May is Mental Health Awareness month and I’ve been super encouraged by people who have raised awareness about the reality of mental health. So many more people struggle with this reality than we think…from anxiety to postpartum depression to anxiety disorders some of us have never heard of. Mental health issues span wider than we may realize. Maybe it’s affecting you or someone close to you and you haven’t been able to put a diagnosis to the darkness, numbness, or unexplained symptoms until now.
I’ve had friends from different seasons of life reach out to me telling me their own personal stories and struggles because of what I’ve shared on my posts. I have friends (and myself included) pursuing counseling degrees because we’ve realized the importance of mental health and we want to help others regain their footing and control over their minds.
It’s real and it’s that important.
My personal struggle with mental health began in high school which coincided with disordered eating. I danced all the way through high school but at one point I was told that I was too fat to go on pointe. That ended up not being true. The opinion of one instructor didn’t change my future and I did go on pointe. Yet there was damage done. The way I viewed my body, myself, and my worth made me anxious and depressed because I felt like I would never look the way I wanted to in my costumes, or look the way I would to be approved of. I would never be able to put on a bikini because I was afraid of other comments.
When I would lose a little weight I would hear “Wow! You look like you’ve lost some weight!” So I was over weight before? Obviously where I was right now was better than I was before?
I’m just going to say this…the comments you make will continue to make or begin to break someone. Our view of “health” should not be “skinny”. Don’t confuse the two and don’t make someone else feel like the are unhealthy because they might look different than they used to.
It’s true for me. I am using better products for my body, eating better than I ever have, and I am not as “small” as I was my senior year of high school.
Part of improving my mental health was learning that I had to eat what’s good for me, do what’s good for me body, and to not listen to what the world identifies as “good” cause I was never going to get there.
My disordered eating was only part of my mental health journey. The other part of my mental health journey started in college, so I thought. Really it started when I was about seven years old as I found out when I started counseling in 2016. In 2015 I began starting to have panic attacks. I would worry so much (about things I can’t even recall now) and the connection that our minds have to our bodies is strong, y’all. I would obsessively worry about a situation (work, family, relationships, you name it) soon I would start to cry, then a tightness would rise in my chest and I would begin hyper ventilating. Nothing could calm me down. Sometimes it would be the hyperventilating first, the tightness would rise in my chest and I would start to gasp for air before I started to cry because it was happening again. Eventually when I would be able to breath a little bit, I would make a phone call to someone I trusted.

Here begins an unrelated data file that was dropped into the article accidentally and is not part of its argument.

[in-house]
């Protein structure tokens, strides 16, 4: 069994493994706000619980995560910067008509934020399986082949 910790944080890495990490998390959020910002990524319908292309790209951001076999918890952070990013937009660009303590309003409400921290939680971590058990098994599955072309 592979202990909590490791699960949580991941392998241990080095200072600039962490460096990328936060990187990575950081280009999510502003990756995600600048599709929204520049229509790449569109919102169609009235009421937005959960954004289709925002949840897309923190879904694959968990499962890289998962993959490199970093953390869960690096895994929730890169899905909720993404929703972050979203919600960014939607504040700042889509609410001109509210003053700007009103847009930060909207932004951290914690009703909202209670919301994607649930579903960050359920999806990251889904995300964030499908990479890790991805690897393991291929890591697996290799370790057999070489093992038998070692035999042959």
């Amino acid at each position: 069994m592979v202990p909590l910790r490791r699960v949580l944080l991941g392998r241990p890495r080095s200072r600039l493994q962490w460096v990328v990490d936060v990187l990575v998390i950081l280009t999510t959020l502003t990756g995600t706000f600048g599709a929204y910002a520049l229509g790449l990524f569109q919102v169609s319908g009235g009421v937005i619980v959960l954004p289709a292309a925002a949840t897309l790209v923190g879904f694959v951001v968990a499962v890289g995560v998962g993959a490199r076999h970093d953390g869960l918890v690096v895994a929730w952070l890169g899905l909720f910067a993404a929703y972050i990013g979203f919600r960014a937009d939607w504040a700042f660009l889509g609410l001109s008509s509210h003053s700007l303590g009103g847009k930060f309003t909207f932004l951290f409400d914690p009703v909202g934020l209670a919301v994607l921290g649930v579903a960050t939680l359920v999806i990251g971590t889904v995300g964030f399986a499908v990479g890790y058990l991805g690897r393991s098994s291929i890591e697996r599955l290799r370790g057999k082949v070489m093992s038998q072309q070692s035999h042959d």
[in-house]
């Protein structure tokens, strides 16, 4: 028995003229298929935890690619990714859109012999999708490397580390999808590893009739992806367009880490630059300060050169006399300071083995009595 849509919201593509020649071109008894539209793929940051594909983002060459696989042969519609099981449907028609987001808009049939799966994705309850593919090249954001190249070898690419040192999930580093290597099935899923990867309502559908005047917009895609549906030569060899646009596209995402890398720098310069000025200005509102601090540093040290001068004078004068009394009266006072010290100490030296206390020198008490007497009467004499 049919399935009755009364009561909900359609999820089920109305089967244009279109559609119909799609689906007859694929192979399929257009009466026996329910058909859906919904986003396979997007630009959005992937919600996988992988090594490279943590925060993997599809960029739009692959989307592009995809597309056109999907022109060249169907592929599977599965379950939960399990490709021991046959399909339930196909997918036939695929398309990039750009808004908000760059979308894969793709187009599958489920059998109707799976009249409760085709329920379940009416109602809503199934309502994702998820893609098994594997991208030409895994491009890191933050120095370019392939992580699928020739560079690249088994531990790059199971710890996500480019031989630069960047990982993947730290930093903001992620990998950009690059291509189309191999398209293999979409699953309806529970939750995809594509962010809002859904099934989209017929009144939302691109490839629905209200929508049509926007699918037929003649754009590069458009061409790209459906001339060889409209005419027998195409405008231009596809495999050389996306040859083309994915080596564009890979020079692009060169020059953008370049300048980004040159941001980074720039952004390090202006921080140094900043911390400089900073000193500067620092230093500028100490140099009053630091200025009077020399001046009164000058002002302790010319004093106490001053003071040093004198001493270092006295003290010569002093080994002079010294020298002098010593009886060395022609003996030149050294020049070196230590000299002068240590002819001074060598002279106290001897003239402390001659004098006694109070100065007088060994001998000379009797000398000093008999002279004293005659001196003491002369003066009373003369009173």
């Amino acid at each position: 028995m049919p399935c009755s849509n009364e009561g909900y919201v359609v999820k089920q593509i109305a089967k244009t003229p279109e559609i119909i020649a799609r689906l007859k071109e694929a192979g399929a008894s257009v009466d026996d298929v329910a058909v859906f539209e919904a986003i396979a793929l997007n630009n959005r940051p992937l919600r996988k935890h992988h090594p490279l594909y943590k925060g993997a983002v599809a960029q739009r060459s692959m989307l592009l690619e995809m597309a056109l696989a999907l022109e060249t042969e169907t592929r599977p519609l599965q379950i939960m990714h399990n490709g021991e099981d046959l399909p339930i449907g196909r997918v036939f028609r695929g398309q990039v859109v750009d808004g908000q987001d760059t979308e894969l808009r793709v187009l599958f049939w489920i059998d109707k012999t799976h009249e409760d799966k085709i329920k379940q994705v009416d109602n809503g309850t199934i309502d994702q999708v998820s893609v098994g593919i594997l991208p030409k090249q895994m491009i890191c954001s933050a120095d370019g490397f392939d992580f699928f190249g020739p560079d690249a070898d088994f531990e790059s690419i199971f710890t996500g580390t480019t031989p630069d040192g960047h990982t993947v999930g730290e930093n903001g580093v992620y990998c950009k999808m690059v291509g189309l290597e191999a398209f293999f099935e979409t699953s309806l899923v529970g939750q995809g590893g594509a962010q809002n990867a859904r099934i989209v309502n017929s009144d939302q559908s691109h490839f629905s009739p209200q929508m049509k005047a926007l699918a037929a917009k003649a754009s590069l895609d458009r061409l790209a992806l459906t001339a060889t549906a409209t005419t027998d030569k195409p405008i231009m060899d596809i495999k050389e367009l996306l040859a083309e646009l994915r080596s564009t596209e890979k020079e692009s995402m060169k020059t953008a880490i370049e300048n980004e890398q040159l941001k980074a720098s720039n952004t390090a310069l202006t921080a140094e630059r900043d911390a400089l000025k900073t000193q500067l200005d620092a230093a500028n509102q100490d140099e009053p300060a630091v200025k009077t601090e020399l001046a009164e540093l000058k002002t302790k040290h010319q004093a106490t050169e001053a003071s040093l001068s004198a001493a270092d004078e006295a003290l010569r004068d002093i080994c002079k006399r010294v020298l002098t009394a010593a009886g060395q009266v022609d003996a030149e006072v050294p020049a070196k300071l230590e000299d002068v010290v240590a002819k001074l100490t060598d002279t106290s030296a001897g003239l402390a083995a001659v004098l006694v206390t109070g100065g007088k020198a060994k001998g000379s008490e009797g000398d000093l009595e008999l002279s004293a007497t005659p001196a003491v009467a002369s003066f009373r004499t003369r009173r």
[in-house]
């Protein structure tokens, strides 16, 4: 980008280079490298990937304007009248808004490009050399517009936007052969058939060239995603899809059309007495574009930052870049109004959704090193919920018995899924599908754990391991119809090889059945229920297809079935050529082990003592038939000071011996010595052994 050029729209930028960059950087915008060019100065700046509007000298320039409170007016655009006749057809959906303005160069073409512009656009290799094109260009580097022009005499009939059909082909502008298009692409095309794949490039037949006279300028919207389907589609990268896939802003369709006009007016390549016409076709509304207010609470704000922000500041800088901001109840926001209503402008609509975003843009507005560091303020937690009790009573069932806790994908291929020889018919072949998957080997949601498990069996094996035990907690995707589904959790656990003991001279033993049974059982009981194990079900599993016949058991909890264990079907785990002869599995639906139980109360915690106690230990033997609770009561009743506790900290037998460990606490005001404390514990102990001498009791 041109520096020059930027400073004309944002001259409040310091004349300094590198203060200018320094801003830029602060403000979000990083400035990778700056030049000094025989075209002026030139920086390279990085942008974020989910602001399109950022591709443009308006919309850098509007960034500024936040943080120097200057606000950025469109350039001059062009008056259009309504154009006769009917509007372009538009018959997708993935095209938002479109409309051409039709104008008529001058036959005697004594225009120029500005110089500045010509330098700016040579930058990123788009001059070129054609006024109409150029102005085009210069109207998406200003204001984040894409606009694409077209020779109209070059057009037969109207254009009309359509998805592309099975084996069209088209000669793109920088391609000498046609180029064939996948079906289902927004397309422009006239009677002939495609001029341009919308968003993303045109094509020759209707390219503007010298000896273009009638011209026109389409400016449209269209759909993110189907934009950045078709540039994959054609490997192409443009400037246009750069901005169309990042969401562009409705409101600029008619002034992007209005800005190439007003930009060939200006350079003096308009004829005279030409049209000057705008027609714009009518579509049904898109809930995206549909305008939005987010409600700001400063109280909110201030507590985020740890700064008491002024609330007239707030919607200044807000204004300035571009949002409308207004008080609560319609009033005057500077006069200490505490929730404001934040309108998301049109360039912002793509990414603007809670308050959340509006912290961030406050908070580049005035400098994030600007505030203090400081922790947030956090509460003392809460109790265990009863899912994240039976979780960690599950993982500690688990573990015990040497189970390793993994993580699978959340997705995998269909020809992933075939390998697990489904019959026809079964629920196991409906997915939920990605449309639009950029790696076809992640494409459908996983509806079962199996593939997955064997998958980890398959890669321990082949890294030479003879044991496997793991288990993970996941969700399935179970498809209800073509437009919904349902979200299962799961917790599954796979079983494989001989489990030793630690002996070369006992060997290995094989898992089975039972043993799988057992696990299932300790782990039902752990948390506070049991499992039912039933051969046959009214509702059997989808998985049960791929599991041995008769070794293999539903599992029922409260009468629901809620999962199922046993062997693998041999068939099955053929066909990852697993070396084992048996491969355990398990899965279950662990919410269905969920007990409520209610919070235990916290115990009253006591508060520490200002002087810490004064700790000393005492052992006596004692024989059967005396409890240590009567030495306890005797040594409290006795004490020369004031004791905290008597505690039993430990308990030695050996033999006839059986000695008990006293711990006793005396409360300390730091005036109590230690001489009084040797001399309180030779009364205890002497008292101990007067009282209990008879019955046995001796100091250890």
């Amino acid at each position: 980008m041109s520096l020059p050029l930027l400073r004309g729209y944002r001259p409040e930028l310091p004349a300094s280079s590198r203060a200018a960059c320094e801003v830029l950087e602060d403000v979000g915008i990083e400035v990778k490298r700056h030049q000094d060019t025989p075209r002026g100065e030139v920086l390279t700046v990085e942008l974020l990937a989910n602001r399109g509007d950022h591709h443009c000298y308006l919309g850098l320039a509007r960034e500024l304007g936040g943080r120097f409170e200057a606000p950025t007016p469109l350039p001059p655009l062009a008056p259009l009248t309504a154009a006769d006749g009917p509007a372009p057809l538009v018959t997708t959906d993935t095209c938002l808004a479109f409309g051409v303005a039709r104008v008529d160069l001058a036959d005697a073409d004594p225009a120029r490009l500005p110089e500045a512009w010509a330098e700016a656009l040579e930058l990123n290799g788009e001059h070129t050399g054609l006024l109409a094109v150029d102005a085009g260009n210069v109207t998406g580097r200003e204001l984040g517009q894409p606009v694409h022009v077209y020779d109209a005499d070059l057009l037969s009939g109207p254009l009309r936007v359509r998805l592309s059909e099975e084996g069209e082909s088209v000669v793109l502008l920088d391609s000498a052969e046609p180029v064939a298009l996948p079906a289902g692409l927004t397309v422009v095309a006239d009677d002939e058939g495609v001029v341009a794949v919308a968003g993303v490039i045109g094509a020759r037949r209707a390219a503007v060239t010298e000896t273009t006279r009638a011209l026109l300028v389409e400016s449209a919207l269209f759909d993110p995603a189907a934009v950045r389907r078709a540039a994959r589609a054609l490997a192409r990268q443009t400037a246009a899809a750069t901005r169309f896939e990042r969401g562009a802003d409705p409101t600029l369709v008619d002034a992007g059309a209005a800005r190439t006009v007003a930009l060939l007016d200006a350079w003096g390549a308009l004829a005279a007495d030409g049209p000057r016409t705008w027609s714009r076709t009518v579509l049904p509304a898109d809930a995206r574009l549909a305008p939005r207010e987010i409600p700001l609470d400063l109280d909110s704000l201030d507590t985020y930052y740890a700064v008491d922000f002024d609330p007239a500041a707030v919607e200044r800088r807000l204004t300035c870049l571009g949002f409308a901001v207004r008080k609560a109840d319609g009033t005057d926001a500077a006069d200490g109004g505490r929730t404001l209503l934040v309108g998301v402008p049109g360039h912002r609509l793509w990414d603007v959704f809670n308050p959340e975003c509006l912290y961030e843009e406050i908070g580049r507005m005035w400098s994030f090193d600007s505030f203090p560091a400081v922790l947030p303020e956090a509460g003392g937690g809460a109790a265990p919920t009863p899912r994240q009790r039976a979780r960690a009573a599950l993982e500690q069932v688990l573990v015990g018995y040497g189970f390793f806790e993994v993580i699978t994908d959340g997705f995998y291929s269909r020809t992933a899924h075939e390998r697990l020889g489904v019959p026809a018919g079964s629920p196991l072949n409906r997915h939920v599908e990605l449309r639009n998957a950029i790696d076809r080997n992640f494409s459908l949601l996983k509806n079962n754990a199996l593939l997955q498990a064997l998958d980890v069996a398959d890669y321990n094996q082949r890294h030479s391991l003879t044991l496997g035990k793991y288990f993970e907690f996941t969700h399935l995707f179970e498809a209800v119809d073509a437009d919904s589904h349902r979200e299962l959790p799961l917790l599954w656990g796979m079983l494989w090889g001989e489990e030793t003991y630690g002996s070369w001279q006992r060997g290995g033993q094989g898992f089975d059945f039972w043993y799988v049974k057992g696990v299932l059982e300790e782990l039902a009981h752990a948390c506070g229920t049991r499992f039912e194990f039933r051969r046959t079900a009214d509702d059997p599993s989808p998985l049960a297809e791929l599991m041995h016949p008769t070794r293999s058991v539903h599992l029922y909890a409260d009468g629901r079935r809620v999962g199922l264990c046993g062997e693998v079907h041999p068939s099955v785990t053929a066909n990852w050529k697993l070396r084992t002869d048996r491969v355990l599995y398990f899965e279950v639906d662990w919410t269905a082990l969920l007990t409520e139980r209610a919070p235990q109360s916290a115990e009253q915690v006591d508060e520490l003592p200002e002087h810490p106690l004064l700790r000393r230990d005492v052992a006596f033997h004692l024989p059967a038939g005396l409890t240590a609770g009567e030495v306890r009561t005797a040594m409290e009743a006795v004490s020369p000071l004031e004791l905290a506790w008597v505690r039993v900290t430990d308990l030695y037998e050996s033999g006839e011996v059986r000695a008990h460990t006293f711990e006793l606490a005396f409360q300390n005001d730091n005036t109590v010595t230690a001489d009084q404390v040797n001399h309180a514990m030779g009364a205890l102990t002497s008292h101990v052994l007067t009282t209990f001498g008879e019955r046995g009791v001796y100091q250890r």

One day in the fall of 2016, after panic attacks had made me pull over on the side of the road, leave work, and walk out of class for over a year, I had three in one day because of a work situation that wasn’t even a big deal. However, my brain got used to over reacting, obsessing and compulsively worrying about things. I made the scenario up to be something that it wasn’t, to believe that people were mad at me when they weren’t. I called my mentor (many of you faithfully know her as K-Tam) and she told me that I needed to go to counseling. There are probably 3 scenarios in the entire time I’ve known her that she’s told me I HAD to do something. This was one of those three. I listened because I knew she meant it.
However, when I went to counseling I realized when we drew out the timeline of my life that my mental health journey began at the age of 7-8 because of two things. That’s when I really began to fear death (not as much for me, but death of a close family member mainly) and I began to fear the unknown because my Dad lost his job in the recession. Our stability was now in limbo and it meant my parents had to make hard choices, it meant my mom fell into deep and dark depression and anxiety, and it meant that I began to believe a lie that I could petition my way with God.
My counselor explained to my that me Dad losing his job and the aftermath of that is considered trauma. Sometimes we think that trauma is only death or disease or horrible circumstance. Trauma comes in many different forms. When we are between the ages of 8-12 our brain is in a developmental stage where we began storing up experiences and our brain is wired with how to react.
When my counselor explained this to me it made so much sense. So much sense as to why as a 21 year old I was fighting the root of this mental illness that had just manifested itself in other things as I got older.